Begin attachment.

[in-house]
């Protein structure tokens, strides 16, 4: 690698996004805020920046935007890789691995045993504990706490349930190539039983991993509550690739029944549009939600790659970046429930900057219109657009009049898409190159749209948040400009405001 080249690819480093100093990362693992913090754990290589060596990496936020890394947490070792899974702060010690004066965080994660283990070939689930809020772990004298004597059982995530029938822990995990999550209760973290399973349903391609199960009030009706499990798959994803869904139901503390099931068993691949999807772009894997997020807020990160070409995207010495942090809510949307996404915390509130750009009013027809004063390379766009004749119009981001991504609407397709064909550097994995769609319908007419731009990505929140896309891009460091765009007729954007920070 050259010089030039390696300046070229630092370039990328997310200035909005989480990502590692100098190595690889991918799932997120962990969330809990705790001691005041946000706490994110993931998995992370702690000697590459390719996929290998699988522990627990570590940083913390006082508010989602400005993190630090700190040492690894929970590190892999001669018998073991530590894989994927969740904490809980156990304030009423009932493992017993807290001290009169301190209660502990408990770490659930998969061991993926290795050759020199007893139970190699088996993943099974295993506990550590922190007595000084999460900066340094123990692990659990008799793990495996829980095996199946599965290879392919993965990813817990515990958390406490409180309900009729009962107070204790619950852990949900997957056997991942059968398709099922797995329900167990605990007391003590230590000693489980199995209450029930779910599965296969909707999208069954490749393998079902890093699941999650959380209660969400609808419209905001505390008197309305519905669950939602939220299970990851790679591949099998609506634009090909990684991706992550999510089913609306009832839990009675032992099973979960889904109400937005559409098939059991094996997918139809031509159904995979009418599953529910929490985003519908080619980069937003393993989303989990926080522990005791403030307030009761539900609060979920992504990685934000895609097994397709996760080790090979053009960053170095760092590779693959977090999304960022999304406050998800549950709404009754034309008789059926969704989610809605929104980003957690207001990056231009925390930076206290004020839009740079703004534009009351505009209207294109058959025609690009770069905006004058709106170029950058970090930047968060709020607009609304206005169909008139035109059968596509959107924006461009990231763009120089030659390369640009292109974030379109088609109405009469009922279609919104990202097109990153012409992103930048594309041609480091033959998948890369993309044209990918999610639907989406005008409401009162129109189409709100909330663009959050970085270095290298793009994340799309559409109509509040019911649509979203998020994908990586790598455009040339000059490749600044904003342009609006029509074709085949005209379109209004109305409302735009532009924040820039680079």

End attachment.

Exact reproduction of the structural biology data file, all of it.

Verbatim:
[in-house]
């Protein structure tokens, strides 16, 4: 690698996004805020920046935007890789691995045993504990706490349930190539039983991993509550690739029944549009939600790659970046429930900057219109657009009049898409190159749209948040400009405001 080249690819480093100093990362693992913090754990290589060596990496936020890394947490070792899974702060010690004066965080994660283990070939689930809020772990004298004597059982995530029938822990995990999550209760973290399973349903391609199960009030009706499990798959994803869904139901503390099931068993691949999807772009894997997020807020990160070409995207010495942090809510949307996404915390509130750009009013027809004063390379766009004749119009981001991504609407397709064909550097994995769609319908007419731009990505929140896309891009460091765009007729954007920070 050259010089030039390696300046070229630092370039990328997310200035909005989480990502590692100098190595690889991918799932997120962990969330809990705790001691005041946000706490994110993931998995992370702690000697590459390719996929290998699988522990627990570590940083913390006082508010989602400005993190630090700190040492690894929970590190892999001669018998073991530590894989994927969740904490809980156990304030009423009932493992017993807290001290009169301190209660502990408990770490659930998969061991993926290795050759020199007893139970190699088996993943099974295993506990550590922190007595000084999460900066340094123990692990659990008799793990495996829980095996199946599965290879392919993965990813817990515990958390406490409180309900009729009962107070204790619950852990949900997957056997991942059968398709099922797995329900167990605990007391003590230590000693489980199995209450029930779910599965296969909707999208069954490749393998079902890093699941999650959380209660969400609808419209905001505390008197309305519905669950939602939220299970990851790679591949099998609506634009090909990684991706992550999510089913609306009832839990009675032992099973979960889904109400937005559409098939059991094996997918139809031509159904995979009418599953529910929490985003519908080619980069937003393993989303989990926080522990005791403030307030009761539900609060979920992504990685934000895609097994397709996760080790090979053009960053170095760092590779693959977090999304960022999304406050998800549950709404009754034309008789059926969704989610809605929104980003957690207001990056231009925390930076206290004020839009740079703004534009009351505009209207294109058959025609690009770069905006004058709106170029950058970090930047968060709020607009609304206005169909008139035109059968596509959107924006461009990231763009120089030659390369640009292109974030379109088609109405009469009922279609919104990202097109990153012409992103930048594309041609480091033959998948890369993309044209990918999610639907989406005008409401009162129109189409709100909330663009959050970085270095290298793009994340799309559409109509509040019911649509979203998020994908990586790598455009040339000059490749600044904003342009609006029509074709085949005209379109209004109305409302735009532009924040820039680079």